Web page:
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With boomers heading into retirement, succession planning takes on a higher priority. HR experts can turn this challenge into an opportunity to secure a seat at the C-suite table by developing a …

With boomers heading into retirement, succession planning takes on a higher priority. HR experts can turn this challenge into an opportunity to secure a seat at the C-suite table by developing a boomer legacy process.

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  • Boomers are starting to retire. By 2020, in less than a decade, the number of boomers in the workforce will have decreased by 50%. The challenge for business leaders and HR experts is not just the increase in the number of positions that will be vacant, but the expertise that will go out the door with them.“Boomers on the Run” looks at the effects of demographic changes in the workplace, particularly at the manager and executive level, and how best to leverage these changes to effectively plan for, and address, this exodus.There are 4 major influences that affect the composition of the workforce:There are 4 distinct generations in the workforce – and a significant shift is underway reaching its peak by the year 2020.Today, 40% of senior positions are held by the generation known as the baby boomers – they lead the companies and the country – they hold a significant amount of expertise.Generation X and Y have entered the workforce and they have arrived with different preferences, working styles, and views of work, workplace environment and how they should be treated as employees.Less than 25% of businesses have a succession plan in place – a means to pass on their business and expertise.The pending exodus of the boomer cohort will not only exacerbate your battle in the ‘war for talent’ but it will significantly affect the leadership and management expertise in your company.Definitions – during this discussion we will reference, as the foundation for our theory about future leadership requirements and how to address them, the term generational cohorts. Generational cohorts are people born roughly at the same time, who as a consequence tend to have rather similar attitudes and expectations. They are often brought up with the same child rearing practices and have similar experiences as teenagers and young adults. This is a particularly sensitive period for acquiring a moral and political orientation. These shared experiences are termed ‘generational markers.’ These are important since they provide clues about how these generations will behave as they move into positions of decision making at work and have increasing access to resources.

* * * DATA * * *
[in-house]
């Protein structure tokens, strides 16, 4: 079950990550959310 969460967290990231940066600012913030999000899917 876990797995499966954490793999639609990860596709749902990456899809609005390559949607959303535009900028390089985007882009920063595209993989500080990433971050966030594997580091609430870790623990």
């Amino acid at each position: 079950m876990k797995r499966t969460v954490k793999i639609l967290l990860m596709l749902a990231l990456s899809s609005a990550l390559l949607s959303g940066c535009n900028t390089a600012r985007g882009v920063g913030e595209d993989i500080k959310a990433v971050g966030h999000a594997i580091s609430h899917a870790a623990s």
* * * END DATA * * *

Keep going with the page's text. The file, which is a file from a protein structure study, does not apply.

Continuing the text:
• What are the generations in the workplace today?Traditionalists born before 1947Boomers born between1947 and 1966Generation X born between 1966 and 1979Generation Y born between 1980 and 1995Boomers = 10.0 million (peaked in 1961)Generation X = 3.0 millionGeneration Y = 9.2 millionThe first boomer turned 65 in January of this year. Largest group has entered their 50’s. This means that by 2020 – the youngest boomers will be 56 years old but the majority will be 59; Gen X will be 41 years old and the youngest Generation Y will be 25 years old.
  • What will the workplace look like in less than 10 years?Traditionalists – some will still be around. Think about the people you know, or have heard about, that are in their 80’s and still working. So there will still be a few in the workforce when we hit 2020. Classic example is Warren Buffet. I have a new client – 75 years old and starting his 14th new business.Question to the audience - Does anyone know an employee or business owner over 70 years of age?There will be an obvious shift from Boomers to Gen X to Gen Y. Since the size of Gen X is so small compared to the large groups of Boomers and Gen Y, the Gen Y group will grow at twice the rate of Gen X and take over the dominant place at work. And a few of the younger, Digital Natives, or Generation Z will enter. Questions to Audience: (Presenter – note answers on Flipchart sheets).To which generation do you belong? What do you estimate to be the demographic makeup of your organization or the client organizations you serve? What do these demographic situations say to you about the future of your organization or your client organizations? What will be their greatest business challenge between now and 2020? What this workplace makeup says to us is:Boomers still dominate, not only the workforce in general, but also the senior positions in most organizations.Boomers have an accountability to mentor, coach, and develop the next generation of leaders. What will be their legacy and what can HR experts do to ensure this legacy is one that’s right for your business?How do we ensure the transfer of knowledge to the next generation occurs?
  • The challenge is clear – as Boomers exit from the workforce they will take their expertise with them unless we have in place a process to capture and transfer that expertise to the next generation. But further to the challenge of a potential expertise gap is the challenge of ensuring the boomer leaders take on the responsibility for transfer of their expertise. This not only takes effort, but it takes time and dollars. So we need to make sure we clearly identify which expertise, which knowledge needs to be retained and which knowledge will not be important in the future.We also have to ensure we clearly identify the capabilities and capacity for learning future incumbents need to have to be successful. We need the right ‘receivers’ in place so we can put in place the process to transfer the required knowledge.